“Pastors over-function for their people.”
A seminary professor of mine spoke those words almost a year ago and I have not stopped thinking about them since. That day in class not only served as a pivotal moment in my education, but also my life. He verbalized the words that had been on the tip of my tongue for so long, but I never knew it.
In the West, we want pastors who:
- Know the Bible backwards and forwards, able to quote verses from memory at will complete with numbers for book, chapter, and verse. (Nevermind the fact that numbering system for our bibles weren’t introduced until the 16th century!)
- Rush to the side of any member of the church, for any reason, at any time of the day (or night). And they better be there within 30 minutes or less (or the offering check may not be so big next time ’round!).
- Preach sermons that enable us to understand the bible in its entirety without any extra “work” (i.e. reading) of our own.
- Sacrifice their family life for the life of their church.
- Sacrifice every weekend, holiday (major or minor), and at least three weeknights per week without question.
- Have the exact right thing to say in all places, in all situations, for all people, everywhere.
- Won’t hurt our feelings.
- Have perfect families, perfect marriages, and perfect lawns (even though we’ve asked them to sacrifice their family for their church).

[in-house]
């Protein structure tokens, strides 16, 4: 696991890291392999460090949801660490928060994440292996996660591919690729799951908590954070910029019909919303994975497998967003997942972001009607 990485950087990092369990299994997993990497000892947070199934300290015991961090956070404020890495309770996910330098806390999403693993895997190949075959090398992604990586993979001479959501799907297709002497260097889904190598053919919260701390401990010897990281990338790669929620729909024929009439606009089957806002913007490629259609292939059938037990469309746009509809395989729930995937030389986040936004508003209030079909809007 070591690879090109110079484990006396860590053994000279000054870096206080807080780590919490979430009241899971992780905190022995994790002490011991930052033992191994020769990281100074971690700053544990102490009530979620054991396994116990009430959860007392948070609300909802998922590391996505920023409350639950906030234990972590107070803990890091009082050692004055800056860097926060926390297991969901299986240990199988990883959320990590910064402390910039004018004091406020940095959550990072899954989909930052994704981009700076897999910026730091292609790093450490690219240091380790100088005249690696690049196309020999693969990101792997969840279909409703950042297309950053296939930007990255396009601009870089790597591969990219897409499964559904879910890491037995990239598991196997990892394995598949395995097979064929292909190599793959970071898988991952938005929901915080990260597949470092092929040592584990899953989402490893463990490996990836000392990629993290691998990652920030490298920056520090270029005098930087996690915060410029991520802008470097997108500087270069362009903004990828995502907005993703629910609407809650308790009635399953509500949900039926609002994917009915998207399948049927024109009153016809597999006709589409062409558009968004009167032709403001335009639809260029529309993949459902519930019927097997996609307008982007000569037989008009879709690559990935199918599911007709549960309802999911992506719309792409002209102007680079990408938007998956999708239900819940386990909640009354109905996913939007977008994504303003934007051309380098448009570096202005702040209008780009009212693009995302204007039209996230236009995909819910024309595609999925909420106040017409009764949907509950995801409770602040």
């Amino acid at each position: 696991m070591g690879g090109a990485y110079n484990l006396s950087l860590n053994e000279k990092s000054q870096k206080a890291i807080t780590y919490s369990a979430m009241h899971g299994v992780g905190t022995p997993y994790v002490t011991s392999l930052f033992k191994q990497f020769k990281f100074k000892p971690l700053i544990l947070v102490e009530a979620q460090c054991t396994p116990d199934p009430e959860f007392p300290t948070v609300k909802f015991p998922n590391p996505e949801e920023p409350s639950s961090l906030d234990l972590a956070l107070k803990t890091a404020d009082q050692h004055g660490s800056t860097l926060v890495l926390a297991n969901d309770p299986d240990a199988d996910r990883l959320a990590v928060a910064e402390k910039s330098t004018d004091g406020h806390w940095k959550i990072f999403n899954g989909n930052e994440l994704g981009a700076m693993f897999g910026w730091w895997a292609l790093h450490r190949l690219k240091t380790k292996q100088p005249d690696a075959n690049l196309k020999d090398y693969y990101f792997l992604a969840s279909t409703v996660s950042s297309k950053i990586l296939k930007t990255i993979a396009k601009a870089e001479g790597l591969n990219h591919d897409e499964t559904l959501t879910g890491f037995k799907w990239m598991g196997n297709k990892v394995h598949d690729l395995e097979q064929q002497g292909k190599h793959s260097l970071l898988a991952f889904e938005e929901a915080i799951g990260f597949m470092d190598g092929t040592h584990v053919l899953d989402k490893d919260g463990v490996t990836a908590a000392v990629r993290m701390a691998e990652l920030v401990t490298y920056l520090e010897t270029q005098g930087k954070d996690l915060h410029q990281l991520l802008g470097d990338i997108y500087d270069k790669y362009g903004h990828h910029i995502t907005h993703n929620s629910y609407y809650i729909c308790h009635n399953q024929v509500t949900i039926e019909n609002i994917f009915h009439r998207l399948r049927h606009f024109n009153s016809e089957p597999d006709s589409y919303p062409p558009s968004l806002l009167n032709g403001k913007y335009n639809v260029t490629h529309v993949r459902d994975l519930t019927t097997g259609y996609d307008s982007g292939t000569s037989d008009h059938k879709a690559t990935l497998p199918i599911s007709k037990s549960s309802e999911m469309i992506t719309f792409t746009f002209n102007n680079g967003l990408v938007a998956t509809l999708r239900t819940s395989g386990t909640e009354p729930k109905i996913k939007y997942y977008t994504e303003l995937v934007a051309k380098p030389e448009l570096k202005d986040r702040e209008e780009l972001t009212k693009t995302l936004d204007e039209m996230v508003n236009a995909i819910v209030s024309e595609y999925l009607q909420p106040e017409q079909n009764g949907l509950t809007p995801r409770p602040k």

In short, we want perfection. We want someone who will tell us exactly what we want to hear and do everything that needs to be done while we sit and watch and complain. I’m as guilty of this as the next guy (or gal) and it’s simply not fair.
The Pastor of the 21st Century will not over-function for her or his people. They simply will not allow it. If not for the sake of the congregation they serve, then certainly for their own sanity.
Why? Because it is “not good”. Need an example? Read Jethro’s dialogue with Moses in Exodus 18. Western pastors are Moses in this passage and I believe Jethro represents the Spirit of God saying to these pastors, “What you’re doing is not good! You are creating a culture of burn-out and depression … Stop!”
- Pastors allowed their congregation to dream wildly and execute the visions that God had put on their hearts while having little say in how it happens? Is it messy? Yes. Does that mean there is less positional “authority” for the pastor? Yes. Is it healthier? 100 times, yes.
- We believed in the “priesthood of all believers”, not just the ordained ones? What if when bad news struck, the first call you made wasn’t to your pastor, but to your small group? Your neighbors?Ã‚Â This seems to me to be the much more biblically faithful model.
- We did not exalt our pastors to the place of “Superstar” and saw them as a fellow brother or sister in Christ with a different “Kingdom job description”Ã¢â‚¬â€œnot better (or worse), just different.
Most pastors I know are exhausted on some level or another. That’s not good. Could it be it’s because most of us are over-functioning for our people?